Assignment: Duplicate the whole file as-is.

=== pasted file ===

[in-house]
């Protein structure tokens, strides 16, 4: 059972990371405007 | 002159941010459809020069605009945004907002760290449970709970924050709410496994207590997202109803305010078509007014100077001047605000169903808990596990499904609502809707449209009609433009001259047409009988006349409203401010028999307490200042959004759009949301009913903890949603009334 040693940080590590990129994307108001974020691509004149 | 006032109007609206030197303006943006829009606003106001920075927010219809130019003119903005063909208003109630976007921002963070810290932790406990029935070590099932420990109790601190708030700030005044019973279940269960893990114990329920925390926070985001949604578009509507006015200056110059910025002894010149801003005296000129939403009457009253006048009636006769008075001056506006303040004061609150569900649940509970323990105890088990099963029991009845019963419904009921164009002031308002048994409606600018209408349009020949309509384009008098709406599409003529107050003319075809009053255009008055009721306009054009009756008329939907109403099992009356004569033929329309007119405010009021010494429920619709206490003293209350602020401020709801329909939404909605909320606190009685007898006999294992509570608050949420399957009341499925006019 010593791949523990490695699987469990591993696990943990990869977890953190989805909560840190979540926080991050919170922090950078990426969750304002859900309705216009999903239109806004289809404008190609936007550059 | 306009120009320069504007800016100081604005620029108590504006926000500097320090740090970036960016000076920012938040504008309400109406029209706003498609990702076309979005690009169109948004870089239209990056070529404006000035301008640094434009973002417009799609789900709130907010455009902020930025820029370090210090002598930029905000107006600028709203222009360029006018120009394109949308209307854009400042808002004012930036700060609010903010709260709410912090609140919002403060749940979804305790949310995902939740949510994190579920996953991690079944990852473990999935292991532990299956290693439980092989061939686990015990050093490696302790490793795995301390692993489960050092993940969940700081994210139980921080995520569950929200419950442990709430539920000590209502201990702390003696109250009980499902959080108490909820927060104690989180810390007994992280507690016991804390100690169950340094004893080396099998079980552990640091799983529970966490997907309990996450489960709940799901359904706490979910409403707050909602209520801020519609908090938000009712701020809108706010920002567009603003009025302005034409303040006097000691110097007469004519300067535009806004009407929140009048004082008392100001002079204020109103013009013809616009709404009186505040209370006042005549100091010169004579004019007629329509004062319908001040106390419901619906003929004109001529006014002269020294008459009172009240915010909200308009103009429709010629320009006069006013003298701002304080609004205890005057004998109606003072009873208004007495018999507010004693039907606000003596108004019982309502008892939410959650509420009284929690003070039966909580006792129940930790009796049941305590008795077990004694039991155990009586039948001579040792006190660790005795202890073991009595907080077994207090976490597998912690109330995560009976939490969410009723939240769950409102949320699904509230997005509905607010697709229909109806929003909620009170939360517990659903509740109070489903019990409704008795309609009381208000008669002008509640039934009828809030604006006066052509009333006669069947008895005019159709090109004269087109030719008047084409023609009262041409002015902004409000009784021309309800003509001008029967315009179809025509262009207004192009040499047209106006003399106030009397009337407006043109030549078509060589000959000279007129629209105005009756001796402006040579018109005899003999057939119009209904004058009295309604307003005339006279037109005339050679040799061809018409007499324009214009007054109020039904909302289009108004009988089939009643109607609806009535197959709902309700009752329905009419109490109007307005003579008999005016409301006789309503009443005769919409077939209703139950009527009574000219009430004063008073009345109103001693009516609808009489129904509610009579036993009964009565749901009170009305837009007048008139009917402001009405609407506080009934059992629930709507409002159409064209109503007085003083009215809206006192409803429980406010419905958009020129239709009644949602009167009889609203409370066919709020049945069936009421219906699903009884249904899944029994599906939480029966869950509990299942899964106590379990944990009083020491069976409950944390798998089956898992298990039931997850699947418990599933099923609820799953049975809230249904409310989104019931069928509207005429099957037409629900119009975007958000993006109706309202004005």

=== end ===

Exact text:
[in-house]
């Protein structure tokens, strides 16, 4: 059972990371405007 | 002159941010459809020069605009945004907002760290449970709970924050709410496994207590997202109803305010078509007014100077001047605000169903808990596990499904609502809707449209009609433009001259047409009988006349409203401010028999307490200042959004759009949301009913903890949603009334 040693940080590590990129994307108001974020691509004149 | 006032109007609206030197303006943006829009606003106001920075927010219809130019003119903005063909208003109630976007921002963070810290932790406990029935070590099932420990109790601190708030700030005044019973279940269960893990114990329920925390926070985001949604578009509507006015200056110059910025002894010149801003005296000129939403009457009253006048009636006769008075001056506006303040004061609150569900649940509970323990105890088990099963029991009845019963419904009921164009002031308002048994409606600018209408349009020949309509384009008098709406599409003529107050003319075809009053255009008055009721306009054009009756008329939907109403099992009356004569033929329309007119405010009021010494429920619709206490003293209350602020401020709801329909939404909605909320606190009685007898006999294992509570608050949420399957009341499925006019 010593791949523990490695699987469990591993696990943990990869977890953190989805909560840190979540926080991050919170922090950078990426969750304002859900309705216009999903239109806004289809404008190609936007550059 | 306009120009320069504007800016100081604005620029108590504006926000500097320090740090970036960016000076920012938040504008309400109406029209706003498609990702076309979005690009169109948004870089239209990056070529404006000035301008640094434009973002417009799609789900709130907010455009902020930025820029370090210090002598930029905000107006600028709203222009360029006018120009394109949308209307854009400042808002004012930036700060609010903010709260709410912090609140919002403060749940979804305790949310995902939740949510994190579920996953991690079944990852473990999935292991532990299956290693439980092989061939686990015990050093490696302790490793795995301390692993489960050092993940969940700081994210139980921080995520569950929200419950442990709430539920000590209502201990702390003696109250009980499902959080108490909820927060104690989180810390007994992280507690016991804390100690169950340094004893080396099998079980552990640091799983529970966490997907309990996450489960709940799901359904706490979910409403707050909602209520801020519609908090938000009712701020809108706010920002567009603003009025302005034409303040006097000691110097007469004519300067535009806004009407929140009048004082008392100001002079204020109103013009013809616009709404009186505040209370006042005549100091010169004579004019007629329509004062319908001040106390419901619906003929004109001529006014002269020294008459009172009240915010909200308009103009429709010629320009006069006013003298701002304080609004205890005057004998109606003072009873208004007495018999507010004693039907606000003596108004019982309502008892939410959650509420009284929690003070039966909580006792129940930790009796049941305590008795077990004694039991155990009586039948001579040792006190660790005795202890073991009595907080077994207090976490597998912690109330995560009976939490969410009723939240769950409102949320699904509230997005509905607010697709229909109806929003909620009170939360517990659903509740109070489903019990409704008795309609009381208000008669002008509640039934009828809030604006006066052509009333006669069947008895005019159709090109004269087109030719008047084409023609009262041409002015902004409000009784021309309800003509001008029967315009179809025509262009207004192009040499047209106006003399106030009397009337407006043109030549078509060589000959000279007129629209105005009756001796402006040579018109005899003999057939119009209904004058009295309604307003005339006279037109005339050679040799061809018409007499324009214009007054109020039904909302289009108004009988089939009643109607609806009535197959709902309700009752329905009419109490109007307005003579008999005016409301006789309503009443005769919409077939209703139950009527009574000219009430004063008073009345109103001693009516609808009489129904509610009579036993009964009565749901009170009305837009007048008139009917402001009405609407506080009934059992629930709507409002159409064209109503007085003083009215809206006192409803429980406010419905958009020129239709009644949602009167009889609203409370066919709020049945069936009421219906699903009884249904899944029994599906939480029966869950509990299942899964106590379990944990009083020491069976409950944390798998089956898992298990039931997850699947418990599933099923609820799953049975809230249904409310989104019931069928509207005429099957037409629900119009975007958000993006109706309202004005």